As the famous island comes into view, island-hoppers will be greeted by the striking pillared contours of Staffa, one of the most photographed places in all of Scotland.
Uninhabited, Staffa is largely made out of huge, countless columns of basalt column rock.
One of the key experiences Staffa has to offer, Fingal’s Cave is a mysterious-looking cave sure to inspire a tune or two from visitors venturing into the cave entrance on a boat.
Famous for its natural acoustics, Fingal’s Cave is a huge gaping cavern that captures and echoes the sound of the sea and any visitors.
A magical island-hopping attraction, the famous cave has been visited by a host of famous figures including Sir Walter Scott and Robert Louis Stevenson.
Spending around an hour ashore, holidaymakers will have plenty of time to experience the wonders of Fingal and navigate their way around the island, taking in the striking beauty of the volcanic lava columns that, at times, rise several metres like huge man-made structures.
The ‘Sacred Isle’ Iona is often referred to as the cradle of modern Christianity. Traffic-free and relatively small, Iona is set up perfectly for a stroll.
During a visit, holidaymakers will be able to enjoy the island’s beautiful coastline and have the opportunity to visit the key island landmark Iona Abbey.
The Abbey and the island landscape collectively is one of the most serene and tranquil places to visit in all of Scotland.
One of the most important religious sites in the country, Iona Abbey is a quintessential Scottish experience.
A place of worship, the Abbey was once used as a place of refuge from invading Viking forces who sought to claim the small island for themselves.
An island with a strong history that can be traced back over 500o years, Jura is sparsely populated and all the more beautiful for it.
Home to around 200 inhabitants, one former famous island resident was George Orwell, best known for its literary masterpiece ‘1984’.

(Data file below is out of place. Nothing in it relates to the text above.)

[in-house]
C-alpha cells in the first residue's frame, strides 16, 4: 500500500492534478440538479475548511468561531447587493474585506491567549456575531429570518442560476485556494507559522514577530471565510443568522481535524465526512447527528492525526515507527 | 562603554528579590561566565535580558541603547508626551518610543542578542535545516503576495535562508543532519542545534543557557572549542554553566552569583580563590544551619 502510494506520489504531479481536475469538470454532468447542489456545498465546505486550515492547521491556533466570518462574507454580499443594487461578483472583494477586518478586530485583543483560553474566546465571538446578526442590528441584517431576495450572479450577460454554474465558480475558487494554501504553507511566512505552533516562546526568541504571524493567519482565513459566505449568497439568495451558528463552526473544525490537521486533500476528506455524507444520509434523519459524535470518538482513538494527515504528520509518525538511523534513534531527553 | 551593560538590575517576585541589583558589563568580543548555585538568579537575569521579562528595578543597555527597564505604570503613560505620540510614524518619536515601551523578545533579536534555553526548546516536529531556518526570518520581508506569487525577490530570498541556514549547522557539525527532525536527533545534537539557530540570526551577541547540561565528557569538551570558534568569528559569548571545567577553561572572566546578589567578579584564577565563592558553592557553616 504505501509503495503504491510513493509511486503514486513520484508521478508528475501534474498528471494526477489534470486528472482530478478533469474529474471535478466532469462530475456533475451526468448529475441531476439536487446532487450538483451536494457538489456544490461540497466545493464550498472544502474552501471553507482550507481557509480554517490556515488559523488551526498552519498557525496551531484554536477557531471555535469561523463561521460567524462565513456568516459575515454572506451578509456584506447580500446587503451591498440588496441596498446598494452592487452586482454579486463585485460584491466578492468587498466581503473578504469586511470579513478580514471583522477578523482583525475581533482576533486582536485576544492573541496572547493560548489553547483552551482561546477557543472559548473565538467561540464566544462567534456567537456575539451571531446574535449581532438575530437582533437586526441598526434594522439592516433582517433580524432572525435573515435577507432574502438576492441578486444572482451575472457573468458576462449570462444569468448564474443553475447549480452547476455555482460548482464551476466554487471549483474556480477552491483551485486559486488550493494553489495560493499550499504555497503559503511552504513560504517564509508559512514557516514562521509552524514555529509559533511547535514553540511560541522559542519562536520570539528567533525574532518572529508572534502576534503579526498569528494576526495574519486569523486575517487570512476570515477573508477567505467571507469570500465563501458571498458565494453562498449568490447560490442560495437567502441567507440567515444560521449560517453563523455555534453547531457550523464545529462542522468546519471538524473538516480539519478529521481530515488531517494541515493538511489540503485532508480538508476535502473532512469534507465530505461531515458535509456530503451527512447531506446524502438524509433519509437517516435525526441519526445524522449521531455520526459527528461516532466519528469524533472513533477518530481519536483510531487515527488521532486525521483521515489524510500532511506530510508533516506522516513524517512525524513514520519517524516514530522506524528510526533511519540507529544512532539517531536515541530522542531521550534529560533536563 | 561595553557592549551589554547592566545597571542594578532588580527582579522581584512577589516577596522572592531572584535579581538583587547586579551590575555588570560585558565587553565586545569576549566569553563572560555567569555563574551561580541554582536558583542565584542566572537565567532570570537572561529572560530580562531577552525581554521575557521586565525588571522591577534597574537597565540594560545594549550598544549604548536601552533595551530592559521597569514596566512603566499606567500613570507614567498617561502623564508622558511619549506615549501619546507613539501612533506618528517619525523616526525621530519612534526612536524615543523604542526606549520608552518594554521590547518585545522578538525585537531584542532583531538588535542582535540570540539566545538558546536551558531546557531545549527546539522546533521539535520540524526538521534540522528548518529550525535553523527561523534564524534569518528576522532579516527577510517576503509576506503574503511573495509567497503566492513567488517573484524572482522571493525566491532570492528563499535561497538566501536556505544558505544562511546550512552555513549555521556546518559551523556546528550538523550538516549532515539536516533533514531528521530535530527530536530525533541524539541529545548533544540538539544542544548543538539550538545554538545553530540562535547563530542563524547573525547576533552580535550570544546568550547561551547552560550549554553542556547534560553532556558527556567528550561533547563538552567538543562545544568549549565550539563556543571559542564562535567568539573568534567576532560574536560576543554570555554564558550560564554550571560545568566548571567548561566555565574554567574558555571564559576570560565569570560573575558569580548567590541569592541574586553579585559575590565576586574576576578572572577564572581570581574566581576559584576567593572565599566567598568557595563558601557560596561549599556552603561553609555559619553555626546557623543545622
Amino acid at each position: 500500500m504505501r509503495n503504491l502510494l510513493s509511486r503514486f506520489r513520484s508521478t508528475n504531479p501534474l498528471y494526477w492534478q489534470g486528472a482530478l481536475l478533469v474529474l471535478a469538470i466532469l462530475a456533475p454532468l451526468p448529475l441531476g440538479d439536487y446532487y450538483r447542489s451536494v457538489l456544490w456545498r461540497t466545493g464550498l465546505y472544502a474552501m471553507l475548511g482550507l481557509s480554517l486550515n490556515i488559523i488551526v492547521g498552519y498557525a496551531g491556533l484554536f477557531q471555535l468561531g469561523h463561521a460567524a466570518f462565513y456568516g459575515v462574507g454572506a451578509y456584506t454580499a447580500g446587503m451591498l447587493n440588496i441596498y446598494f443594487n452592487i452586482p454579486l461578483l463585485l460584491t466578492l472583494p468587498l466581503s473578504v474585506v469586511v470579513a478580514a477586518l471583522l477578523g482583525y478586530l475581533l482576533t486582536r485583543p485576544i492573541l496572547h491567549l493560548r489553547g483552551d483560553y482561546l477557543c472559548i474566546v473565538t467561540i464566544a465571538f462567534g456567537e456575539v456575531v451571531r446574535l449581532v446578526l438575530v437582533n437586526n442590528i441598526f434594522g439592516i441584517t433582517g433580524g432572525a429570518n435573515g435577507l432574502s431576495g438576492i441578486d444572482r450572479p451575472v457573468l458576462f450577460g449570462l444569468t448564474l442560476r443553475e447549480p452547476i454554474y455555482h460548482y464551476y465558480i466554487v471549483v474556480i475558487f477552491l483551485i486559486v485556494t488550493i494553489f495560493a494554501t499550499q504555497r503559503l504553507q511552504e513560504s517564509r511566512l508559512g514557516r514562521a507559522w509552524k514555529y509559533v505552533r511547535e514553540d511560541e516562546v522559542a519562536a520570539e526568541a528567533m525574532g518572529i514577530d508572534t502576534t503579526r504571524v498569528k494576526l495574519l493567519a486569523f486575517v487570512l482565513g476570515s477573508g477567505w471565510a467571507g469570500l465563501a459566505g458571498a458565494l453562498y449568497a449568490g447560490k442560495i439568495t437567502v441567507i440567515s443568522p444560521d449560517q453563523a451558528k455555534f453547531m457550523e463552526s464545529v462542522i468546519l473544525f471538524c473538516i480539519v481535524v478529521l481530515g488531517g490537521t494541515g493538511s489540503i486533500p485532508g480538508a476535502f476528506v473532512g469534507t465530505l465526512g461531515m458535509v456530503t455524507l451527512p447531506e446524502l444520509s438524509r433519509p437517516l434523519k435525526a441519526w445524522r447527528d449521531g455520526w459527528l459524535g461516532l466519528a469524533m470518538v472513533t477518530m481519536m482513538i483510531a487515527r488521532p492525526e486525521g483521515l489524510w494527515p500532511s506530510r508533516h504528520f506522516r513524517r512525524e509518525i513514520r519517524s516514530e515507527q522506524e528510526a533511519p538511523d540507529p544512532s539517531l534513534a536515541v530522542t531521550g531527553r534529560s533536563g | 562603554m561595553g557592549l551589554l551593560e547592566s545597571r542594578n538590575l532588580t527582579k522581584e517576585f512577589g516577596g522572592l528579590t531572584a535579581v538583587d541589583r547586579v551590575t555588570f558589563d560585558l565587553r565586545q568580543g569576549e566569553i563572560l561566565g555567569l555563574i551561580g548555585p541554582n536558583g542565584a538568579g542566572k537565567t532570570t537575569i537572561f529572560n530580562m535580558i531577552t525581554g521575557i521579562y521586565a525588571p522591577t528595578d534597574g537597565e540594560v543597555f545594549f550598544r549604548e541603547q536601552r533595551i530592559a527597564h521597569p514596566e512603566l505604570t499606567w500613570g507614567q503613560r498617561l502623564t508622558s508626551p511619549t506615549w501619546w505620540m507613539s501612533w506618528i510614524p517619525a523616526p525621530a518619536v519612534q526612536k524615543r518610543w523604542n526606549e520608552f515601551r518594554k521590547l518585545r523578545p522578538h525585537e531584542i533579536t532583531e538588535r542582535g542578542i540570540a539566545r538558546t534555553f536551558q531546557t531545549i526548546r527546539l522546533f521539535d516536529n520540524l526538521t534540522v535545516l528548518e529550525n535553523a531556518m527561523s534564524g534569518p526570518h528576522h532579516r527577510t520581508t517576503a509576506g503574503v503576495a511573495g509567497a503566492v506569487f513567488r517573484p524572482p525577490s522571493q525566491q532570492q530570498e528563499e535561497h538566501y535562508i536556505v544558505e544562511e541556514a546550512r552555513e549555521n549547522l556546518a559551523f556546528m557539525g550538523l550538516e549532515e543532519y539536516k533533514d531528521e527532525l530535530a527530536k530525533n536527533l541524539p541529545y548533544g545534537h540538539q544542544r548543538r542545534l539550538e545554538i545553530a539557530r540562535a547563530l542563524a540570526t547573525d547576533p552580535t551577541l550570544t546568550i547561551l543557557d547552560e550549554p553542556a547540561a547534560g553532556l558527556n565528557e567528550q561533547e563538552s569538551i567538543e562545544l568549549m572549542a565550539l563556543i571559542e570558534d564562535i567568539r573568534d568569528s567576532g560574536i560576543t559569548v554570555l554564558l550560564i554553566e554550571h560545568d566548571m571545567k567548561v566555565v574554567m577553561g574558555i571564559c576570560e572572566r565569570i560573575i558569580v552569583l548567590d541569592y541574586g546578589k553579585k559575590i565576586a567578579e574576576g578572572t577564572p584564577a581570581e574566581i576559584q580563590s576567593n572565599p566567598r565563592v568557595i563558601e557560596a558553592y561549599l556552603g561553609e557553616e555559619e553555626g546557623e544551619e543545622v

It was here that the famous Briton wrote the dystopian novel whilst living at Barnhill.
Enjoying a scenic tour, the island’s three mountains ‘the Paps of Jura’ are key Jura landmarks. Free time allocated perfectly, holidaymakers will be able to explore the lovely village of Craighouse where they will find a welcoming tea room and distillery.
The second-biggest island within the collective Inner Hebrides, Mull is a true Scottish gem and popular cruising port of call.
A key ‘port of call’ Tobermory is the island’s colourful capital. Staying overnight here, holidaymakers will be able to walk along the harbour front and enjoy the delights of the capital between included excursions taking them further afield to locations including Duart Castle.
Over 600 years old and looking out across Duart Bay from a perched position, Duart Castle has in recent times been restored and brought back to much of its former glory.
An eye-catching landmark, Duart Castle is wonderfully placed amongst some spectacular scenery that ages beautifully with Scotland’s seasons.
Famously home to the Clan Maclean, the family is responsible for the restoration work that revived the famous castle 100 years ago.
During a visit, holidaymakers will be able to enjoy the wonder of the castle’s Great Hall where they will be met by the historic family coast of arms.
Further inside, an insightful exhibition charts the Clan’s history, going into superb depth about Chiefs of the clan and showing off some great artefacts.
5. Treshnish Isles
Terrific and an incredible experience, an included trip out to the beautiful Treshnish Isles is another must.
A natural haven for birdlife including colourful Atlantic Puffins, the waters surrounding the islands are known to be hangouts for dolphins and sharks at certain times of the year.
Taking a short boat crossing, holidaymakers will be able to spend time ashore on Lunga, the largest of the Treshnish Isles.
A beautiful island characterised by pockets of wildflower and grassy, bumpy terrain, the island’s massive Puffin colony is undoubtedly the main attraction.
Tucked into a cliffside, the Puffins have taken a liking to this pretty Scottish island, as have a number of other birds including Guillemots, Razorbill and Fulmar.
The most southerly of the Inner Hebrides, Islay is yet another crucial Inner Hebridean island featured during this scenic Scottish tour.
Once the centre of the ‘Lordship of the Isles’, a visit wouldn’t be complete without stopping by scenic Loch Finlaggan.
A further visit to Islay’s Bowmore Distillery presents the chance to experience the island’s oldest distillery and learn about the expertly managed process leading to the creation of the distillery’s unique whisky.
A presence on the shores of Loch Indaall for 240 years, a visit to the distillery is a true Islay highlight.